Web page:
oil on canvas
25 3/4 x 35 3/4 in.
The art of Arthur Dove blended his abiding love and connection to
nature and natural forces with a deep interest in ideas and philosophies
of modern art and life. While he was influenced early on by French
Post-Impressionists and Fauve
artists such as Paul Cézanne and Henri Matisse, Dove developed
his own organic approach to abstractions
from nature. He called his abstract paintings "extractions," because
the compositions were based on the pulsating energy of nature. For
Dove, this approach was a way to extract the underlying essence
of things--rendering the invisible visible.
He was one of the earliest artists in either Western
Europe or the United States to create purely abstract or non-objective
paintings. He has often been compared to Wassily Kandinsky, the
Russian artist whose studies of emotional and spiritual states led
him to create non-objective art about the same time as Arthur Dove.
Dove probably never saw Kandinsky's paintings until the Armory
Show in 1913, several years after his own experiments with non-objective
art. Unlike Kandinsky, however, Dove's paintings were always derived
from the natural world.
Later Dove returned to more representational
art and during the rest of his career, he moved back and forth between
painting abstract and non-objective works. Dove continued his fascination
with the basic organic shapes of plants and animals and their place
in the landscape.
Along with his American modernist peers, including
Marsden Hartley, Alfred Maurer,
and Georgia O'Keeffe, Dove
looked to nature to symbolize the elemental forces of change in
Gale was painted in 1932 in the middle of
the Depression--a time of financial hardship for Dove, who did not
accept the support of government work projects. It was also the
year that his close friend Alfred Maurer committed suicide. Five
years had passed since Dove moved from his home on a houseboat,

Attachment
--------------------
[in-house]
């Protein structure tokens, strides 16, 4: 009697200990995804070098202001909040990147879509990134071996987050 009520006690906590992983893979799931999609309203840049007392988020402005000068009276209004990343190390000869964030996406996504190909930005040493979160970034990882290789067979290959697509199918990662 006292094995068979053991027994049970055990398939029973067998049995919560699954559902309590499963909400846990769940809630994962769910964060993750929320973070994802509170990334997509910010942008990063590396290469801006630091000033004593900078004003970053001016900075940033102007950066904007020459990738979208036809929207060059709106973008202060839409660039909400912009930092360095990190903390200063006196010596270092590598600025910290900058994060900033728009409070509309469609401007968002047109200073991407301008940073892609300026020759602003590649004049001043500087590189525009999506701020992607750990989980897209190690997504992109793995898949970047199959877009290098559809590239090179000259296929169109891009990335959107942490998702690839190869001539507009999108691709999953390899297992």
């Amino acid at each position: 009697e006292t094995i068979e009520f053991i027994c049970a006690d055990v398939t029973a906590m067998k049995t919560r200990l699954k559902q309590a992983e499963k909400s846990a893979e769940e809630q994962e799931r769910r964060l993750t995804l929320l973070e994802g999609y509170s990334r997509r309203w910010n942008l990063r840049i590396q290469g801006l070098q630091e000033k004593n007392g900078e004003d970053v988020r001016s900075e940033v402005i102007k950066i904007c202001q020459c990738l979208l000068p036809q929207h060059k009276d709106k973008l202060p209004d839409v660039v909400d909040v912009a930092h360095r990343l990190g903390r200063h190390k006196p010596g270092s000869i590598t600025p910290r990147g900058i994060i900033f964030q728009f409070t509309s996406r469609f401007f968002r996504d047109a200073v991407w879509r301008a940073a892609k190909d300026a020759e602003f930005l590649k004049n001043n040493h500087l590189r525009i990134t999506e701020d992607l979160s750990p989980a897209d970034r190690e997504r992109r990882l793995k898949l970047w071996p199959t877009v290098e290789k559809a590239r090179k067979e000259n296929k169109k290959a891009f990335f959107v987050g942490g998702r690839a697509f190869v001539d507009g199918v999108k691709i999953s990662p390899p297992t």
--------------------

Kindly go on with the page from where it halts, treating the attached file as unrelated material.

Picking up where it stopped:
but memories of the sea remained strong. In a letter to Alfred Stieglitz,
Dove described a storm he experienced aboard the Mona;
"It is now 3:45 a.m. in the midst of a terrific gale
and we are anchored in the middle of Manhasset Bay...have been
trying to memorize this storm all day so that I can paint it.
Storm green and storm gray. It has been too dark and nerve-strained
Unlike the lyrical, pastoral themes of his other
works, Gale shows a menacing, almost haunted character.
The clouds and sea seem to be transforming into hands, arms and
exhibition (actually titled The International Exhibition of Modern
Art) that was held in the armory in New York from February 17-
March 15, 1913. It subsequently traveled to Boston and Chicago.
The exhibition, which was seen by more than 400,000 people was controversial,
but a major cultural event of its time. The Armory Show included
approximately 1,200 works that introduced the American public to
Post-Impressionist and Cubist art.
new and innovative art or artists that depart from tradition to
experiment with a new style, technique, or subject matter. From
the French word for "vanguard."
French term meaning "a wild beast" used to label a group of early
20th century French artists, led by Henri Matisse, who used bright,
unnatural colors and slashing brush strokes to paint images of contemporary
that is purely an arrangement of line, color, shape, form, or texture
and that does not show any recognizable person, place, or thing.
pertaining to living organisms or something from the natural world.
In art, organic shapes are derived from natural forms.
label given to a diverse group of French artists: Paul Cezanne,
Vincent van Gogh, Paul Gauguin, and Georges Seurat, who were working
in the 1880s and 1890s. These artists shared a dissatisfaction with
Impressionism's tendency to blur shapes and forms with loose brush
strokes, but each explored their own individual approaches to form
and expression in art. The Post-Impressionists are credited for
laying the groundwork for the many modern movements that followed.
an object in nature in recognizable form.
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